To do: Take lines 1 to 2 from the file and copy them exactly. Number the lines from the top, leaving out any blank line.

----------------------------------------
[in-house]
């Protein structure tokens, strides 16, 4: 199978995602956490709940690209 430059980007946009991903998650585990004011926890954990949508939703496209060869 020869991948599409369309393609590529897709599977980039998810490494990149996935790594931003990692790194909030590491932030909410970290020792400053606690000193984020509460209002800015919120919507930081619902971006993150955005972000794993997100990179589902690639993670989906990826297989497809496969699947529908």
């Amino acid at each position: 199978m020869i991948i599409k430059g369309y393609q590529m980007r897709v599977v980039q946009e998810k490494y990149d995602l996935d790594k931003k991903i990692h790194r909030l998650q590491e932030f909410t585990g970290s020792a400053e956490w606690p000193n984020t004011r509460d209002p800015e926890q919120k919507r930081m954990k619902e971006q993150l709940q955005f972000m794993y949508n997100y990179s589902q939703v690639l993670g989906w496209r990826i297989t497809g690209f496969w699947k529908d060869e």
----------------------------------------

[in-house]
């Protein structure tokens, strides 16, 4: 199978995602956490709940690209 430059980007946009991903998650585990004011926890954990949508939703496209060869 020869991948599409369309393609590529897709599977980039998810490494990149996935790594931003990692790194909030590491932030909410970290020792400053606690000193984020509460209002800015919120919507930081619902971006993150955005972000794993997100990179589902690639993670989906990826297989497809496969699947529908």